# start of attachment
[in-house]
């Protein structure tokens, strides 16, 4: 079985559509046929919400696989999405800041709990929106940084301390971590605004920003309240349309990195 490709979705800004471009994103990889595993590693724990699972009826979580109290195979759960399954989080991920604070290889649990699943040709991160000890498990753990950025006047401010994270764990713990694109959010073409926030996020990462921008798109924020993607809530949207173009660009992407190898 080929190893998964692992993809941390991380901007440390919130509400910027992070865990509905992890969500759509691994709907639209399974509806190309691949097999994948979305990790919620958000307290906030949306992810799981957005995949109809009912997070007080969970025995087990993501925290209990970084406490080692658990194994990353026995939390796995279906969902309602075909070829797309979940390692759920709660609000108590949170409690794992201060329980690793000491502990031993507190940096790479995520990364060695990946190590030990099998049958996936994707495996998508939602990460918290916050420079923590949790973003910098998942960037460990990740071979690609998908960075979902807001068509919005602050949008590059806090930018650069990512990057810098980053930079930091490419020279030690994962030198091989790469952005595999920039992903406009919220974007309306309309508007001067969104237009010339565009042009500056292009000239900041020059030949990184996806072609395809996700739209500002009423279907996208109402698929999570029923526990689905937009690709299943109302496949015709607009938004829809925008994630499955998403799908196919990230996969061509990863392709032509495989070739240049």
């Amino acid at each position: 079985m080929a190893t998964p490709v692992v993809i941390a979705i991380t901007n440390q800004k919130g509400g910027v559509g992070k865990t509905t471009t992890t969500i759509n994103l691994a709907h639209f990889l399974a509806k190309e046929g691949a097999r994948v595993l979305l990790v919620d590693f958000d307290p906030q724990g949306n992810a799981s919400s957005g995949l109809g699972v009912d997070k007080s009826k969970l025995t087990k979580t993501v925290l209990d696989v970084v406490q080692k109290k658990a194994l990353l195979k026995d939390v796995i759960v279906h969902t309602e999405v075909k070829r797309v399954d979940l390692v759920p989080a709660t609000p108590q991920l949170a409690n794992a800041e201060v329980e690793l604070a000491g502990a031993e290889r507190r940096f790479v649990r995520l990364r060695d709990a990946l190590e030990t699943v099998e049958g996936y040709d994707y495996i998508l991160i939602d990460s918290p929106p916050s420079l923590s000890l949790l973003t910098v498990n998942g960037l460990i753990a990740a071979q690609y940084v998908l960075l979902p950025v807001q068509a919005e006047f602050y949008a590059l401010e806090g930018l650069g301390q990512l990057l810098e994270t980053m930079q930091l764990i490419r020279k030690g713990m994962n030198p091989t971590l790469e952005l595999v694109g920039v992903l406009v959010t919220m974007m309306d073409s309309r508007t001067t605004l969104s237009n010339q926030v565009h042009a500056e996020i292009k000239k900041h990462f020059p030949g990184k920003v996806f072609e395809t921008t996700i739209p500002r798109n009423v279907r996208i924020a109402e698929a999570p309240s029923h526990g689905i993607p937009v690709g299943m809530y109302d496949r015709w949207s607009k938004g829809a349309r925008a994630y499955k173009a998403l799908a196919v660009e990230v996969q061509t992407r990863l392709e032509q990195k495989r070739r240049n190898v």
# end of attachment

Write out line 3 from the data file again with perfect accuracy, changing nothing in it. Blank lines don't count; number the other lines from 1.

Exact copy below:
């Amino acid at each position: 079985m080929a190893t998964p490709v692992v993809i941390a979705i991380t901007n440390q800004k919130g509400g910027v559509g992070k865990t509905t471009t992890t969500i759509n994103l691994a709907h639209f990889l399974a509806k190309e046929g691949a097999r994948v595993l979305l990790v919620d590693f958000d307290p906030q724990g949306n992810a799981s919400s957005g995949l109809g699972v009912d997070k007080s009826k969970l025995t087990k979580t993501v925290l209990d696989v970084v406490q080692k109290k658990a194994l990353l195979k026995d939390v796995i759960v279906h969902t309602e999405v075909k070829r797309v399954d979940l390692v759920p989080a709660t609000p108590q991920l949170a409690n794992a800041e201060v329980e690793l604070a000491g502990a031993e290889r507190r940096f790479v649990r995520l990364r060695d709990a990946l190590e030990t699943v099998e049958g996936y040709d994707y495996i998508l991160i939602d990460s918290p929106p916050s420079l923590s000890l949790l973003t910098v498990n998942g960037l460990i753990a990740a071979q690609y940084v998908l960075l979902p950025v807001q068509a919005e006047f602050y949008a590059l401010e806090g930018l650069g301390q990512l990057l810098e994270t980053m930079q930091l764990i490419r020279k030690g713990m994962n030198p091989t971590l790469e952005l595999v694109g920039v992903l406009v959010t919220m974007m309306d073409s309309r508007t001067t605004l969104s237009n010339q926030v565009h042009a500056e996020i292009k000239k900041h990462f020059p030949g990184k920003v996806f072609e395809t921008t996700i739209p500002r798109n009423v279907r996208i924020a109402e698929a999570p309240s029923h526990g689905i993607p937009v690709g299943m809530y109302d496949r015709w949207s607009k938004g829809a349309r925008a994630y499955k173009a998403l799908a196919v660009e990230v996969q061509t992407r990863l392709e032509q990195k495989r070739r240049n190898v």